On August 22nd, we found out Dylan’s eyes are already misaligned. He can no longer see out of his right eye while the left eye is open. This is the same side he is deaf on and we were broken. As I sat in the doctor’s office wondering if there was anything more they could do, the doctor said,

“There is nothing more we can do. The cause is Neurofibromatosis.”

I asked Dylan why he didn’t tell us his right eye wasn’t working. He said,

“I was afraid I would have to get another surgery.”

I thought long and hard all the way home about how to END this unhealthy relationship between Dylan and his right eye. I looked online for resources on how to help a child deal with such a precious loss. I found nothing. I told Dylan that I wish there was a book helping parents understand what decisions to make, and that sometimes we have to go with our mind and our heart. I also told him that he doesn’t have to be afraid. He is not alone. To ALWAYS tell us what’s going on and from now on and we will discuss the options with him and let him help make the best decisions.

He is a big boy now and his input is important. I didn’t realize he had so much to say about it. We are used to making these decisions for him.

I now realize that Dylan has already moved on. It’s US that are having trouble”letting go.” After all, how to you say goodbye to an otherwise healthy eye? For reference, I am researching unhealthy relationships because that is the closest thing I can relate this love/hate matter to. I WANT to let go. I just have a hard time giving up what MIGHT have been or what could be. Dylan has helped us learn that sometimes it’s okay to let go and sometimes “laughter” is the best medicine.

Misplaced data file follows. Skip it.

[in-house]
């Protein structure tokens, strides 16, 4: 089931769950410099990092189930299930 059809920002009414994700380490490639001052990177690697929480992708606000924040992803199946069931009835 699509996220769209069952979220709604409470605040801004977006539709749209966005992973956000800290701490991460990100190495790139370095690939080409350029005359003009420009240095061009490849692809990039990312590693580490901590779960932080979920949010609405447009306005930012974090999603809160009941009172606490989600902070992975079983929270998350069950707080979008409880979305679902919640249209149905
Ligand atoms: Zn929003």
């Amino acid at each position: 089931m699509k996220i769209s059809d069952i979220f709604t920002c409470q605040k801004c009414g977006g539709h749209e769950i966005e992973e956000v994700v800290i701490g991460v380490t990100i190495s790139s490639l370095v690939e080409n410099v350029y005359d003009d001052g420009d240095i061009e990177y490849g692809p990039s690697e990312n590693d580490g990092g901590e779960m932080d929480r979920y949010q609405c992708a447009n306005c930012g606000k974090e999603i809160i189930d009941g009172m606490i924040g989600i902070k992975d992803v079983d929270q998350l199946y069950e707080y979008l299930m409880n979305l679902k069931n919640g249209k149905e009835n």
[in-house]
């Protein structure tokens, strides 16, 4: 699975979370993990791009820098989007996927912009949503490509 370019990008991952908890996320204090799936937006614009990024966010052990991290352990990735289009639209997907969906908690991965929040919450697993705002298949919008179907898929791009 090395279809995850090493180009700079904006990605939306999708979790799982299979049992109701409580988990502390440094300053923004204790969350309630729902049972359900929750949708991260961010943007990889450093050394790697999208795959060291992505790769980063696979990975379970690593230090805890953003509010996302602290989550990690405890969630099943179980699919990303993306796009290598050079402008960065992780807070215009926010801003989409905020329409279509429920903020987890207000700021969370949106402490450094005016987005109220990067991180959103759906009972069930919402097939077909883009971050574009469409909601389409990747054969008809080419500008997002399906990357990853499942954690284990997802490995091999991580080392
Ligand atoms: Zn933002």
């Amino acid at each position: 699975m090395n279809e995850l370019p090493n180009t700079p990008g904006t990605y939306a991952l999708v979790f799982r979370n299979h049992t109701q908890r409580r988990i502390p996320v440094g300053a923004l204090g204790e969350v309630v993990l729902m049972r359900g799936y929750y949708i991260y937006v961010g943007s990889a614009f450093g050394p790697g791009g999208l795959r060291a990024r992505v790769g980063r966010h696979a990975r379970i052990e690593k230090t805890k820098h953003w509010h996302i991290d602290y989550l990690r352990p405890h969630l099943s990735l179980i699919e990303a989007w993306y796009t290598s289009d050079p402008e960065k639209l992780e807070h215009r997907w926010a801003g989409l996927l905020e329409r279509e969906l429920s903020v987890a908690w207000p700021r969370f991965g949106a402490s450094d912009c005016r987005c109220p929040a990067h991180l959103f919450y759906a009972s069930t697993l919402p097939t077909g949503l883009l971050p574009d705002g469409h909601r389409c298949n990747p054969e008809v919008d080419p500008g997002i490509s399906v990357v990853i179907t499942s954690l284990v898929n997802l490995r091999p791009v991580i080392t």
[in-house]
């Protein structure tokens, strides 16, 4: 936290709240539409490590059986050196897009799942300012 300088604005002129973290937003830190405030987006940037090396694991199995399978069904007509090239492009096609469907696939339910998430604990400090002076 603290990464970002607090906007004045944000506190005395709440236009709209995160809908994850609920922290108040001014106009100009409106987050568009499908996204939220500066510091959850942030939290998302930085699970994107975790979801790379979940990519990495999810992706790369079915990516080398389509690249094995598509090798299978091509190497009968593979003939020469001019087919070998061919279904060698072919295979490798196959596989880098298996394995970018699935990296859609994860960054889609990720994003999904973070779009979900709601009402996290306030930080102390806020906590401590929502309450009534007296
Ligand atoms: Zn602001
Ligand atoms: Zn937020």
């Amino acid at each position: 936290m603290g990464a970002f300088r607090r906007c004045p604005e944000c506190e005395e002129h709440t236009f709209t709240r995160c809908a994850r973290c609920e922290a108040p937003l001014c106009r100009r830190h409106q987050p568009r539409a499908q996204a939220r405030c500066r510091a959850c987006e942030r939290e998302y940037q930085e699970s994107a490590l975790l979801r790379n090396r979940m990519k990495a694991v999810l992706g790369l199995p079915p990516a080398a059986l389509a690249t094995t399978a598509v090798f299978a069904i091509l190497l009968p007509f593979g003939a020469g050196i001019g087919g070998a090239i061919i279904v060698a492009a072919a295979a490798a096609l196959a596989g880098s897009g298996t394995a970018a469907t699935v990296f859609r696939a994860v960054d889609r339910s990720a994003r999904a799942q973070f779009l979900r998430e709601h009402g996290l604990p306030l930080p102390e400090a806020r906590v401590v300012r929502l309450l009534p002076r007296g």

CHEERS to America’s littlest and BRAVEST heroes. May we learn to SEE the world with two eyes as clearly as he does with one!

For information on Neurofibromatosis and how you can help, please visit The Children’s Tumor Foundation website.

Comments (5)

  1. Yes, our children have so much to teach us, don’t they? What a little trooper your Dylan is. My two boys have Duchenne Muscular Dystrophy and are progressively loosing their muscle strength. By age 7 they couldn’t run any more, by age 9 or 10 they couldn’t walk anymore, now at 14 and 16 they rely on me and our wonderful caregivers to shower, dress and toilet them. Soon they will loose the ability to brush their teeth and feed themselves. So much loss at such a young age. While their peers are becoming more and more independent, Ben and Sam are becoming more and more dependent, but Like Dylan, they have already moved on without looking back…why is it so hard for us?

  2. “CHEERS to America’s littlest and BRAVEST heroes.”
    Amen to that.
    Thank you for opening up your heart to us, Dawn.

  3. Thank you Susan!
    Wow Lori,that must be difficult to go through. I wish there was something we could do to change or stop itI am glad you have eachother to get you through. Best wishes for Ben and Sam!

  4. ‘Out of the mouths of babes’… My eldest son was born blind, as was I. We did both have surgery & each have some sight, in one eye. He and I also share the a connective tissue disorder, called Marfans Syndrome. Over the years, we have adapted to living without that things most people think they cannot live without.

    Our adversity has taught us a great deal. We are both strong, compassionate, generous human beings, who never take a single moment for granted. My son has taught me

    • How inspiring Deborah! It is amazing what our kids can teach us!. When we first told him his right eye was giving him :trouble” he said, “Am I going to be BLIND?” I said, no, it’s just that right eye keeps giving you trouble…..Dylan said, “GOOD!” He knew to be able to see at all is the great GIFT, anything more is just “extra”